David L. Ryan / Globe Staff / File 2011
The Pilgrim nuclear power plant in Plymouth, which partially limited its operations due to high water temperatures in Cape Cod Bay last week, is back operating at full power this weekend.
The heat wave that gripped the region for the past week had water temperatures in the bay soaring, and the Nuclear Regulatory Commission requires that water drawn from it to cool the power station be below 75 degrees.
As a result, the station reduced its operating power to 85 percent for about 90 minutes on Wednesday and to 95 percent for an hour on Thursday, said Carol Wightman, spokeswoman for Pilgrim Nuclear Power Station, on Saturday.
On Friday, the station returned to normal operations at full power, said Neil Sheehan, spokesman for the NRC, which oversees the plant.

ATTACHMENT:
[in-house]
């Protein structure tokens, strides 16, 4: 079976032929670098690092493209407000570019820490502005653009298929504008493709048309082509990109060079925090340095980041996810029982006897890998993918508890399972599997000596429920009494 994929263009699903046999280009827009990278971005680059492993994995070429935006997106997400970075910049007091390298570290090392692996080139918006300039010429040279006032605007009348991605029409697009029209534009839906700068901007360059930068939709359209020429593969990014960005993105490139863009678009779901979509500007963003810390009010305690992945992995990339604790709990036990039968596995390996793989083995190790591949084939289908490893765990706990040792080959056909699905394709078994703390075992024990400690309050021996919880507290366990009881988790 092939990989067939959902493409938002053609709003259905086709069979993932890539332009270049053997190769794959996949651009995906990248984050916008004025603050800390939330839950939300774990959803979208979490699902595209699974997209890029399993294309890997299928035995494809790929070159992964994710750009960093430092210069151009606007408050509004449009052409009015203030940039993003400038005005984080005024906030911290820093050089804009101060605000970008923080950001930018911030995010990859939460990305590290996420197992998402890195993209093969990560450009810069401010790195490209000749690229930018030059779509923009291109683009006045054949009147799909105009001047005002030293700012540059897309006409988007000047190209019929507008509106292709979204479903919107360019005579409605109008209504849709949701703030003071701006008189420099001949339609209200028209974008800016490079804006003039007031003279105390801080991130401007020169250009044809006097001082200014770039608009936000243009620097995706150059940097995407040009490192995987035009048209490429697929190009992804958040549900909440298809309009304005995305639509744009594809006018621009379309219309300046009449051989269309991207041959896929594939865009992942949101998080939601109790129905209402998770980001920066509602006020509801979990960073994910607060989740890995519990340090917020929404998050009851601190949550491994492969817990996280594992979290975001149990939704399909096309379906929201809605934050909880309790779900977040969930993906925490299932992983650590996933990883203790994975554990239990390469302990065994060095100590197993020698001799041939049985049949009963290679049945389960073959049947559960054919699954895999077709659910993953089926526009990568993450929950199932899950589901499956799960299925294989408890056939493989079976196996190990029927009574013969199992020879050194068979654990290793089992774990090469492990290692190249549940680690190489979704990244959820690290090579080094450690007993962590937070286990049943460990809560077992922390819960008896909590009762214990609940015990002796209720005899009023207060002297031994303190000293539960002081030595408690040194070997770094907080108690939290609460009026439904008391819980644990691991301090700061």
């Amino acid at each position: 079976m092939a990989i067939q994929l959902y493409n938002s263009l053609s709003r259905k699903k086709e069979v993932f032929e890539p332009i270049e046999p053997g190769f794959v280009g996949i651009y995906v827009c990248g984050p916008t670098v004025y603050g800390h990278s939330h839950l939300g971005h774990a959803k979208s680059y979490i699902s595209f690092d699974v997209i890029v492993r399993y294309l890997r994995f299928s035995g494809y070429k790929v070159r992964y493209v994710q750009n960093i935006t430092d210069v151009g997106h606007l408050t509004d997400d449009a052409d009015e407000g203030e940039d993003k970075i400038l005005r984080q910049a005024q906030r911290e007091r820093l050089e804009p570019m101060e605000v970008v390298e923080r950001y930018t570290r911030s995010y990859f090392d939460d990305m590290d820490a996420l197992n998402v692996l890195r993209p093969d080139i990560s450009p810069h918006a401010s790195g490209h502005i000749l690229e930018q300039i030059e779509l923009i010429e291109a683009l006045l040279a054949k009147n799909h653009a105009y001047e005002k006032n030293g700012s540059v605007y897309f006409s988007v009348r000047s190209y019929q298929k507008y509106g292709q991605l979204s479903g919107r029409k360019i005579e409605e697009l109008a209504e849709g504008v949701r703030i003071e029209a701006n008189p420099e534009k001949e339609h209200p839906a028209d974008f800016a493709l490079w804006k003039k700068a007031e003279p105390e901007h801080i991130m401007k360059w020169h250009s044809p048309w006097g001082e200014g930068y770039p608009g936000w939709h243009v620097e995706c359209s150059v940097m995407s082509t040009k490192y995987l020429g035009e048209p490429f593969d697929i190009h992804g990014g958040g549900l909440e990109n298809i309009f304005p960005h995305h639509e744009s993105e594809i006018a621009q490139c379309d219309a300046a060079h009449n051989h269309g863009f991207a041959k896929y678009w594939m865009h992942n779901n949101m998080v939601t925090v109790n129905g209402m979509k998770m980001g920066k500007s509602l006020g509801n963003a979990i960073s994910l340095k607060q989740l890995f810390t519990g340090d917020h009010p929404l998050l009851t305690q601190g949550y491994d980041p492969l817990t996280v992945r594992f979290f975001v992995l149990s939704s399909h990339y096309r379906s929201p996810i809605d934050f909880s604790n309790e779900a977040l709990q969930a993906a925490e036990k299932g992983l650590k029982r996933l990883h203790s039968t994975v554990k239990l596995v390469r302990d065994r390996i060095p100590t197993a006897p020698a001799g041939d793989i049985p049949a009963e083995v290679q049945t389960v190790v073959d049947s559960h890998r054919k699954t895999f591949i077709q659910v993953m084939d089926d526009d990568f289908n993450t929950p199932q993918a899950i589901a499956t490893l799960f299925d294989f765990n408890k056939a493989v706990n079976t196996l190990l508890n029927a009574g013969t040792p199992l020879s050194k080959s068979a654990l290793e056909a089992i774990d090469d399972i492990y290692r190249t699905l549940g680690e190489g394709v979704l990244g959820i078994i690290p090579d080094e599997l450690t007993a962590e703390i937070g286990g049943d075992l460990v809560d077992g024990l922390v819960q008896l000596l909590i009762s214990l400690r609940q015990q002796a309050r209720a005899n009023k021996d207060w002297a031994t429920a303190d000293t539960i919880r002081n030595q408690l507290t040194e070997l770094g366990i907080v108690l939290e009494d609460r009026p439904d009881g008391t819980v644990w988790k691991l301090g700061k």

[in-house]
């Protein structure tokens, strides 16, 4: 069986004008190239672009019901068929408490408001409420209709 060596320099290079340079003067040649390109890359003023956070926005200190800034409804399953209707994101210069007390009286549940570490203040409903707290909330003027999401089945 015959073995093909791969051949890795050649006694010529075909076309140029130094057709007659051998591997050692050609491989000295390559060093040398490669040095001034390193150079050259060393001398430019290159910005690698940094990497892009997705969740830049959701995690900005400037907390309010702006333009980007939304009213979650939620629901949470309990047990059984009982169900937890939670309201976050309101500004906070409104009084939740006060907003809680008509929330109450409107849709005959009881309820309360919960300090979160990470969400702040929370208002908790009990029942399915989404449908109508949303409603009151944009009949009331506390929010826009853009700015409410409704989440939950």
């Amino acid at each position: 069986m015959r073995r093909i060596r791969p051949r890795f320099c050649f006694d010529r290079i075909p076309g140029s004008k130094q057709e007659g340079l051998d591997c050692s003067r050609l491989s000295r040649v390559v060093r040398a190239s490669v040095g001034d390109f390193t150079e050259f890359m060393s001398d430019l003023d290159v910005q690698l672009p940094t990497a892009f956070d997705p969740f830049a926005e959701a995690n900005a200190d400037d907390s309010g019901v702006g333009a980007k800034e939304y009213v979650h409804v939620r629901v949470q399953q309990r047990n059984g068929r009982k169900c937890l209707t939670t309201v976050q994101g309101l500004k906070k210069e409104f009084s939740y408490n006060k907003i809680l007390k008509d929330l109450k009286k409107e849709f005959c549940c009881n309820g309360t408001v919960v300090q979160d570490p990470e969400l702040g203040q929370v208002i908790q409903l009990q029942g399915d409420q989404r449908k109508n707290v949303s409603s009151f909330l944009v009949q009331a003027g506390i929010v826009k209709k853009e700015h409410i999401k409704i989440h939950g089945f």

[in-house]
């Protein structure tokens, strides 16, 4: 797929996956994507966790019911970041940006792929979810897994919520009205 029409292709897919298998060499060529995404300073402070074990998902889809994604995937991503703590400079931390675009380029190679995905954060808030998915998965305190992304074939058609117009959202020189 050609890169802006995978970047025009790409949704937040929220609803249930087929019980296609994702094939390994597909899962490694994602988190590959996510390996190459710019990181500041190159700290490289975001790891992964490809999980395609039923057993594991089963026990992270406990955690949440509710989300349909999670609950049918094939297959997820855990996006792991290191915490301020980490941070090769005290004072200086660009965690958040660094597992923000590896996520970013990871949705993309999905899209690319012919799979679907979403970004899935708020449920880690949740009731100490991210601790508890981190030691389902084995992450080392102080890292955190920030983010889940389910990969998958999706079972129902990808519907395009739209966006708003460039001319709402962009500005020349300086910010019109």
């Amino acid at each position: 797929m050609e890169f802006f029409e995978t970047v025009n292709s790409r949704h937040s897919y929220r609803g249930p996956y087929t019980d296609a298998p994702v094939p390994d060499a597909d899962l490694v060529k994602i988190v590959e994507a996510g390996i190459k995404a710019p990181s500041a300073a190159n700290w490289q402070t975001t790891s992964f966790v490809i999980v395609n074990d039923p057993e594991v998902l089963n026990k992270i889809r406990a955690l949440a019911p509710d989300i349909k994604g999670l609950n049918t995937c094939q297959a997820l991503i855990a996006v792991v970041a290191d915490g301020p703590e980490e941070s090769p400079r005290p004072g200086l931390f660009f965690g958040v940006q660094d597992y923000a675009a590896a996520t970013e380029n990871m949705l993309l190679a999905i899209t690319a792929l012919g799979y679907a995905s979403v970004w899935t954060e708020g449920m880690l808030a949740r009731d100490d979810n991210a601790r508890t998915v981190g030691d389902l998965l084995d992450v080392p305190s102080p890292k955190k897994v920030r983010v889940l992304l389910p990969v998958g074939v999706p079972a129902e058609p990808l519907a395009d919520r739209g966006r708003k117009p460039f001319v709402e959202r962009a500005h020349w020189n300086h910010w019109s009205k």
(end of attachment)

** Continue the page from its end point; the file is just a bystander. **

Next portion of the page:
Wightman said the plant is evaluating changes to operating procedures in case of further problems from heat. “We’ve still got the rest of July and all of August,” she said.
A plant in Millstone, Conn., facing the same problem last summer changed the 75 degree limit to 80 degrees, Sheehan said. Such a change requires a lengthy environmental safety analysis.
The Plymouth plant powers 680,000 homes in the region.
The only other time the Plymouth plant has reduced power was for two hours in August 2003, Sheehan said.
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